On the one hand, I appreciate the fact that Neil Irwin is at least dealing with the cognitive dissonance that the blogging Keynesians have set up for themselves, with respect to the allegedly slam-dunk empirical evidence against “austerity.” He writes:
This is the U.S. economy in a nutshell, as revealed in Tuesday’s news ticker: Housing prices rose faster over the past year than they have in the past seven. Consumer confidence hit its highest level in five years. The stock market rallied another 0.9 percent to hover near an all-time high, as measured by the Standard & Poor’s 500. And the national retail price of gasoline has fallen for six days straight and is down 16 cents a gallon since late February, providing nice relief to drivers.
Which all raises an obvious question: Whatever happened to the austerity economy?
Later he writes something that you would never read from Krugman:
[T]he direct evidence that tighter fiscal policy is damaging growth is scarce, so far at least; study the internal details of major economic reports, and even if you squint you don’t see a lot of concrete evidence of the squeeze.
But never fear, kids, Irwin does provide an escape hatch:
So was the impact of tighter fiscal policy oversold? Not necessarily; the models used by both private forecasters and independent agencies like the Congressional Budget Office and the Federal Reserve which show a significant economic drag from tighter fiscal policy do not necessarily imply a precise timing or the exact channels through which that drag will take place. It’s an exercise in counterfactuals, and what is happening now is essentially the reverse of what happened in 2009. Then, the economy contracted significantly even amid fiscal stimulus, with models concluding that the contraction would have been worse in its absence. Now, the economy is performing well even with higher taxes and spending cuts, suggesting that growth might be even stronger otherwise.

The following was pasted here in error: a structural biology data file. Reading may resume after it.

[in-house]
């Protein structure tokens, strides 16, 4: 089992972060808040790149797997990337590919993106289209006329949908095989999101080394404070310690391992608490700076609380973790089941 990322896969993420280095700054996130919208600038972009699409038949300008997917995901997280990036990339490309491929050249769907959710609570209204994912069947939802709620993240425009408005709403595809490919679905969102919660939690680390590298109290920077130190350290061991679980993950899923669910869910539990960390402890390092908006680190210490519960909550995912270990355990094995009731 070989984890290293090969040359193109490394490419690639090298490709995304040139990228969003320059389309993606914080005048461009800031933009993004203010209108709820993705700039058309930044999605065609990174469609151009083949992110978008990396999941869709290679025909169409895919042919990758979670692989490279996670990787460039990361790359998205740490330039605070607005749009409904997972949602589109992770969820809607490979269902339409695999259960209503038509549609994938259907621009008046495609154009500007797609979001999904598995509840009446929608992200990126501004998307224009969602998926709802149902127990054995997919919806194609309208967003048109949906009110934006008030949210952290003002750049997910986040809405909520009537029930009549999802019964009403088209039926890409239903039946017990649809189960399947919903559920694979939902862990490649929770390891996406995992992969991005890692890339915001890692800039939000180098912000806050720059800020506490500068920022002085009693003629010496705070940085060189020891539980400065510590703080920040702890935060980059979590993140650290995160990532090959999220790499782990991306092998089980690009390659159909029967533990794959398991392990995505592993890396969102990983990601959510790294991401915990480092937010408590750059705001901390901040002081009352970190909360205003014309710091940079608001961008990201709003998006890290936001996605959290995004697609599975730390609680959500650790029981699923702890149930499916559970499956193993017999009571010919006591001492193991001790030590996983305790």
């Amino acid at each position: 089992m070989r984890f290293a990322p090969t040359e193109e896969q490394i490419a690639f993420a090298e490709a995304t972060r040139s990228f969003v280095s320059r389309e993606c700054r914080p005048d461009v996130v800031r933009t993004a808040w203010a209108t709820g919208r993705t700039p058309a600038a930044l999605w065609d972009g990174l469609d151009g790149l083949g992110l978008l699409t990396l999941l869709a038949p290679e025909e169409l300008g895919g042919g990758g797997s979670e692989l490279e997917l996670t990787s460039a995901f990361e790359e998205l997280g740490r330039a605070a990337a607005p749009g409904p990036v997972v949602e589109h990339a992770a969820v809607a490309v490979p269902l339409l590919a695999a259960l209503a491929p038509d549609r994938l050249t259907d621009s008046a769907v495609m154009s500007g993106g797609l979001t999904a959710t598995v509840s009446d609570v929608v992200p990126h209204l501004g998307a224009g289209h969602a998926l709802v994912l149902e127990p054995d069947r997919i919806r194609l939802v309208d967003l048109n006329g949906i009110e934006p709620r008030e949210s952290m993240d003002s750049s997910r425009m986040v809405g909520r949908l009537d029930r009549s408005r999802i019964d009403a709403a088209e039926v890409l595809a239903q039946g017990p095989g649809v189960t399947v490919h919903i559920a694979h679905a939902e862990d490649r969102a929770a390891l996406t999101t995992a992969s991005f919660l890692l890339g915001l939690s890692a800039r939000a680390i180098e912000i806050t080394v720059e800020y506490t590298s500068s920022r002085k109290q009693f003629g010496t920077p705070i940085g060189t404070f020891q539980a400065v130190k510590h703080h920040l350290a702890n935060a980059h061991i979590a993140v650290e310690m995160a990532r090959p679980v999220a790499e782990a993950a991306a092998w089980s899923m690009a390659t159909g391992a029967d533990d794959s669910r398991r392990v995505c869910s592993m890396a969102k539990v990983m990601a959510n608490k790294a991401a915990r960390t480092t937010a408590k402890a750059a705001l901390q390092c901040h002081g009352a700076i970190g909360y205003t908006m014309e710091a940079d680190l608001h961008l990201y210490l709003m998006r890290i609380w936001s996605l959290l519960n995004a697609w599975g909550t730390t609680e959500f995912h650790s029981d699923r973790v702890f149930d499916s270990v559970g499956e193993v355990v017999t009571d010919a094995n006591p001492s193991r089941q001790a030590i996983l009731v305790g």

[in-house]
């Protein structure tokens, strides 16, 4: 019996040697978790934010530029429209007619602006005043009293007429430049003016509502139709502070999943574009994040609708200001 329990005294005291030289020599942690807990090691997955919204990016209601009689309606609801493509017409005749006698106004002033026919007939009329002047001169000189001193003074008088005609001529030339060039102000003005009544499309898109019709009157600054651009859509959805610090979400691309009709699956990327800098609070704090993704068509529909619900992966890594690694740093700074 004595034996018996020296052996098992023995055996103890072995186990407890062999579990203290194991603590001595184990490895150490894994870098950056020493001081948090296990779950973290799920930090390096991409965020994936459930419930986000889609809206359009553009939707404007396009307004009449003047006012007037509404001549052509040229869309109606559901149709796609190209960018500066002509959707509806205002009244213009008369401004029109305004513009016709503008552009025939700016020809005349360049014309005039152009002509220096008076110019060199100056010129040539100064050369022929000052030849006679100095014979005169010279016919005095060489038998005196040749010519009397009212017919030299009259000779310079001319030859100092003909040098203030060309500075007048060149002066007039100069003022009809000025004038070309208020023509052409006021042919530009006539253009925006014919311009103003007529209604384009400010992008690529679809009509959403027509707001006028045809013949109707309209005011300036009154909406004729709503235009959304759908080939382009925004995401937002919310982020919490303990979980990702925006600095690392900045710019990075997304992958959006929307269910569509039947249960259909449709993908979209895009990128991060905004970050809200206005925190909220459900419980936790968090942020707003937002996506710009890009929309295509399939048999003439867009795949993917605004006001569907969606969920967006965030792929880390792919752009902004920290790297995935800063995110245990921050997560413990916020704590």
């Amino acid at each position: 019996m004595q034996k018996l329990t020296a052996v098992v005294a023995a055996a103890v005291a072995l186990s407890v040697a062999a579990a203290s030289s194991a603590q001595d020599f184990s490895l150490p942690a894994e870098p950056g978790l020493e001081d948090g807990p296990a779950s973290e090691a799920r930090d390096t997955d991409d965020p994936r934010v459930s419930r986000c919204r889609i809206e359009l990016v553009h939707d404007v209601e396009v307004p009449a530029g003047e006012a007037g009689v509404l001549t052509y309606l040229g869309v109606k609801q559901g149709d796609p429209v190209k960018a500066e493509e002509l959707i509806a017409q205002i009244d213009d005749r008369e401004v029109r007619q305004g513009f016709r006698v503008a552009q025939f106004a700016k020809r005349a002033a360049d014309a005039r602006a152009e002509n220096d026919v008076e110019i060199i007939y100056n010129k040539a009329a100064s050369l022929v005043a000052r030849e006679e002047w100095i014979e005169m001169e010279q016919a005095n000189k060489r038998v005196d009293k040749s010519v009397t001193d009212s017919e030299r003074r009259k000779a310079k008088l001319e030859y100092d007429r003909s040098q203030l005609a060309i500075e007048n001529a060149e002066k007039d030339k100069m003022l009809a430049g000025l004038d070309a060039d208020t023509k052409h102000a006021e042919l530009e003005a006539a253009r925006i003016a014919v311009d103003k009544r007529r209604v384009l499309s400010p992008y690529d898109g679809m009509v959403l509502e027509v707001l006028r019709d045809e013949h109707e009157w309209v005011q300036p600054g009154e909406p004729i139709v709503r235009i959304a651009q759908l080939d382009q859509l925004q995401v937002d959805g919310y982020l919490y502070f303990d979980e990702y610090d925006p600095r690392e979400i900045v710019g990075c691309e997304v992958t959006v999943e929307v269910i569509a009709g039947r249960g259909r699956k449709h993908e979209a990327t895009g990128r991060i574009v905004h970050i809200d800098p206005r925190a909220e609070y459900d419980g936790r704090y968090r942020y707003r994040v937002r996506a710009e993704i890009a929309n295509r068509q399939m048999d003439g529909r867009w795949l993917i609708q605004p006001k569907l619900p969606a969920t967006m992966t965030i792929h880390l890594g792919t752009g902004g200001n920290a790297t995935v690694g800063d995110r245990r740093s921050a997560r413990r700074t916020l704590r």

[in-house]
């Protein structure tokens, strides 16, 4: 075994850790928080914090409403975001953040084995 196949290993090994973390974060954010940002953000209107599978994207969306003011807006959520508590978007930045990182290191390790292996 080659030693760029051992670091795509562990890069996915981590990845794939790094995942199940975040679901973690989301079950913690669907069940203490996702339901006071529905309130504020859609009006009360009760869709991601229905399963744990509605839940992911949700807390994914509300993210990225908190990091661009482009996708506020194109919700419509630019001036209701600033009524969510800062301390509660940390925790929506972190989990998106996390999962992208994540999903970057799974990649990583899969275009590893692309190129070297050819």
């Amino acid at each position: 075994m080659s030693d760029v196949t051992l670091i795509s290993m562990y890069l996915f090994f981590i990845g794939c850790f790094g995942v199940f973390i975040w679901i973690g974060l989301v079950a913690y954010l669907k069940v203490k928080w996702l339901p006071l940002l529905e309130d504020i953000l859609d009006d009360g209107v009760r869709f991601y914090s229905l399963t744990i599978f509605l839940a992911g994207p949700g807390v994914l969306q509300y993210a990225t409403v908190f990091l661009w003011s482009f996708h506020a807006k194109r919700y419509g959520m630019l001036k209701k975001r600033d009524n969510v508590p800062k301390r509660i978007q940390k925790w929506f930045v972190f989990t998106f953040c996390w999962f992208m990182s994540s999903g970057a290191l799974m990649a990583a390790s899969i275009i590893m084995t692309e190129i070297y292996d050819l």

In case you aren’t seeing how funny the above is, here’s what’s going on:
==> When the passage of the Obama “stimulus” package coincided with the economy falling off a cliff, the Keynesians said, “Oh wow, good thing we passed that! The economy is even worse than we realized!”
==> When the implementation of “austerity” coincided with an economy improving according to the standard metrics, the Keynesians said, “Phew! We got lucky! The economy was doing a lot better than we realized.”
Now there’s nothing wrong with counterfactuals; they are in fact the only way to couch economic principles. It would just be nice if some of the more prominent Keynesian bloggers stopped running victory laps and claiming they have a monopoly on empirical support for their policy recommendations. No, they really don’t.